On Thursdays, the Daily Voice showcases selected Thursday Morning Memos, reflective essays about clinical experiences written by faculty, alumni, residents and students of the Department of Family Medicine & Community Health and, occasionally, contributors from other departments. Thursday Morning Memos is UMass Medical School’s homegrown version of narrative medicine, in which the authors process their experiences through writing. To learn more, visit: http://www.umassmed.edu/news/articles/2011/personal_stories.aspx.
My turn again—I have been so flush with submissions that I have not written for awhile. However, occasionally I need the outlet as well, so here are some thoughts after a very engaging experience with a longstanding patient.—Hugh Silk, MD
I was recently reminded of the power of the wisdom that mentors pass along: listening is a form of treatment; the trick to primary care is to be patient; relationships enhance care more than we know.
A patient of mine recently became pregnant. She is a diabetic and despite her recent sincere efforts to get her sugars under control for this pregnancy, they were still quite high. On her first visit to the high risk OB clinic at nine weeks she was diagnosed with a miscarriage. She was having a difficult time with the news. One minute, they were admitting her to aggressively help her get her sugars under control and the next minute they were telling her that there was no heart beat so there was no need for an admission.
I was called. "Dr. Silk, we need you to talk to your patient." Three different people had done an ultrasound to confirm there was no heartbeat and that this was not a viable pregnancy. "Can you convince her? We feel she needs a D and C."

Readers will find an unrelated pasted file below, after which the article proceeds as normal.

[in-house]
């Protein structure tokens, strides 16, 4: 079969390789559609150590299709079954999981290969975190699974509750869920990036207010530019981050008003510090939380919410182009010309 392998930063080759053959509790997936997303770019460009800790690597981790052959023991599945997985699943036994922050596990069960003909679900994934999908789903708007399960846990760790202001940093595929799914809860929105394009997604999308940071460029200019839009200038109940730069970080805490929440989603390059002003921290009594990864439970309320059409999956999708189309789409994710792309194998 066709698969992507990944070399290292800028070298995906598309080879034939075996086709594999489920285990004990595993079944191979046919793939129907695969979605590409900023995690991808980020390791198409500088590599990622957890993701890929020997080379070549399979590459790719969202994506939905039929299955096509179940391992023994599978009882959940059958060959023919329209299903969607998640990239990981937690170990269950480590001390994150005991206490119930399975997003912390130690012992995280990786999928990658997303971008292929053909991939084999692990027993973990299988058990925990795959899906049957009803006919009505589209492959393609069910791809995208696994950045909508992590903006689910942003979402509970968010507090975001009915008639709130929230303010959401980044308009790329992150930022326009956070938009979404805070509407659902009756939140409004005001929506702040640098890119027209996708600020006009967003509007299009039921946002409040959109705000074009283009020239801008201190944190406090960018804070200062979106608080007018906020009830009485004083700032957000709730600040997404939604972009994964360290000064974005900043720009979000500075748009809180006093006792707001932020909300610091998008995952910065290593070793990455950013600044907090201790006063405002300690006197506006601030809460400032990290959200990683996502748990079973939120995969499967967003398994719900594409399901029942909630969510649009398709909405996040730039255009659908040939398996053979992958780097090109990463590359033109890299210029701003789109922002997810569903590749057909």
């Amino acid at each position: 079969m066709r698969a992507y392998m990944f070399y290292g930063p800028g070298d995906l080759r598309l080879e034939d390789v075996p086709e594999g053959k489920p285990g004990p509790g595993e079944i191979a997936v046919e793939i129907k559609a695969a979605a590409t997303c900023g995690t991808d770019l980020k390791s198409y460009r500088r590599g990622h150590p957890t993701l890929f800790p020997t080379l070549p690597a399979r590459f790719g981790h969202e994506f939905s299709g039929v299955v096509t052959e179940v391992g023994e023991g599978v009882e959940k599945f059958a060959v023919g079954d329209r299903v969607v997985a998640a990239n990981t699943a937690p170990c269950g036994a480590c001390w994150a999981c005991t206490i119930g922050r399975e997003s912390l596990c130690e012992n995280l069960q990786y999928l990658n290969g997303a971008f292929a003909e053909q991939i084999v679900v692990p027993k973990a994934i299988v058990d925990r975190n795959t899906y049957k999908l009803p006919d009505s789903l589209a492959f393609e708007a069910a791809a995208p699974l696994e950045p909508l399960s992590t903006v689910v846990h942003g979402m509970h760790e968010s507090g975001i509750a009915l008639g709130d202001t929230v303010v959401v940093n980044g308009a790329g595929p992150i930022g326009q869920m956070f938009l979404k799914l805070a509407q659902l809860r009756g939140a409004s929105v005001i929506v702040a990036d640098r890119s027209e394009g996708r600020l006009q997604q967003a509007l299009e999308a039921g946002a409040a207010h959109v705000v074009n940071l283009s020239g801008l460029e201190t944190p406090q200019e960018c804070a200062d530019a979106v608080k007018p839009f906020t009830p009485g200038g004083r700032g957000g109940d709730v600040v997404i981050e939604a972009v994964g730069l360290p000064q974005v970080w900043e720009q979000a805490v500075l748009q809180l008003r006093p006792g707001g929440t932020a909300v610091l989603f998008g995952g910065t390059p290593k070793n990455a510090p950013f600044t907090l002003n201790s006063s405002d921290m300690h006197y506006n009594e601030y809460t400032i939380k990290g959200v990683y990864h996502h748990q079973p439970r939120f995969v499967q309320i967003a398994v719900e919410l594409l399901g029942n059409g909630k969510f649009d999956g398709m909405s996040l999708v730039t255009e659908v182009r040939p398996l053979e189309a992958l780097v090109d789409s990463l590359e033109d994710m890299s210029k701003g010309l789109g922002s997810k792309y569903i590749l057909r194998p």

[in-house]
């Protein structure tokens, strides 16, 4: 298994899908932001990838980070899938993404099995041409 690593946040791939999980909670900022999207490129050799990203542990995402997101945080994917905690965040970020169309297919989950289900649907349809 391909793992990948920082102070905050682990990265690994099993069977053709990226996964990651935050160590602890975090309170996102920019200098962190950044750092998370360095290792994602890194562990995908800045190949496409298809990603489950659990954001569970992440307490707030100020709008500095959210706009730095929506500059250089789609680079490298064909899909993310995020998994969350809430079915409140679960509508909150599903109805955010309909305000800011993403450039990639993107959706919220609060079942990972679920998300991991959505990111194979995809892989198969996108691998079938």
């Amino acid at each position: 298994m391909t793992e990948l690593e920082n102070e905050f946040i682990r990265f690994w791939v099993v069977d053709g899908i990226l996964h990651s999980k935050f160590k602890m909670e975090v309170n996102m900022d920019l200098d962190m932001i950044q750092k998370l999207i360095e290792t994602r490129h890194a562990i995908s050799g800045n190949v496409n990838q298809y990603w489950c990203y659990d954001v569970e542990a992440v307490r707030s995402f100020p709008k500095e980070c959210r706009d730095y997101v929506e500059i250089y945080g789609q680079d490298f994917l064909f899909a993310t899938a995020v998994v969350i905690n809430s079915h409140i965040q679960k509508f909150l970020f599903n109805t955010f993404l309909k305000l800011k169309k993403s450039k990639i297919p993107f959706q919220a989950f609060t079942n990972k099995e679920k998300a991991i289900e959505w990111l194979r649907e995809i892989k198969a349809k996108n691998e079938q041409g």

I spoke to her over the phone. What did she feel was going on?
"I can't accept that this has happened. I still feel pregnant; I am nauseous, my breasts are tender, I am sure I am pregnant. I have no cramps, no bleeding. I have miscarried before; it did not feel like this."
Who was I to argue? I have seen crazy things happen in this situation and resentment against a provider mounts quickly as the one who broke the bad news callously, the one who did not listen to what the patient's body was saying all along, the one who needed to shepherd the patient through whatever was going to happen.
"I am very worried about your pregnancy. Everything I have heard from the doctors says that your pregnancy is not going to make it. But I also hear you. You feel there is a chance. That chance may only be 1 percent or less, but you need more time."
"Yes, I need to be sure."
Some people, many people, may have been sure with three ultrasounds. She was not. And she was my patient. I was not offering false hope. I stressed that I was very concerned but that we could check her pregnancy hormone blood levels today and then again on Monday.
She was grateful.
I asked her to prepare for both outcomes. I told her I was most concerned for a miscarriage.
The weekend passed and her number went up minutely. I told her the news. She still felt the same physically. She was not having any bleeding or cramping; she still felt pregnant. She still was not convinced. She had wanted this baby badly. We could repeat the test in a few more days. She needed more time. She was not convinced yet. I did not see harm in waiting a bit longer. I explained the grim situation to her. I did not talk about praying for a miracle—I did not want her to feel like she had not prayed hard enough. I have had two patients in my career who were told they had miscarried by their OB providers, only to have the pregnancy be okay, and then they transferred to me deeply frustrated. I knew that would not be the case here at this point. But I also knew she was not ready. At least, she was not ready to admit that out loud.
We talked two days later. This call was different.
"The lab test number didn't go up, did it?"
"No," I replied.
"I knew it. I still feel pregnant but I know I am not."
I let her talk. She didn't need me to say anything. She didn't need my medical expertise to confirm what she knew. She cried. She vented. She talked about the past and the future. She talked about her daughter, her partner, and the baby that would not be.
She came in to get some misoprostol. She had a heavy bleed within 24 hours. She is moving forward. Slowly. As expected. I don't know if this could have gone any better for her—this awful thing, this hard thing. But I think it went better than it was about to go when I first talked to her. I think it went the way she could tolerate it to go. And for that I am grateful. We can start to plan soon for the next time. Our trust in one another deepened. Our relationship is a little stronger.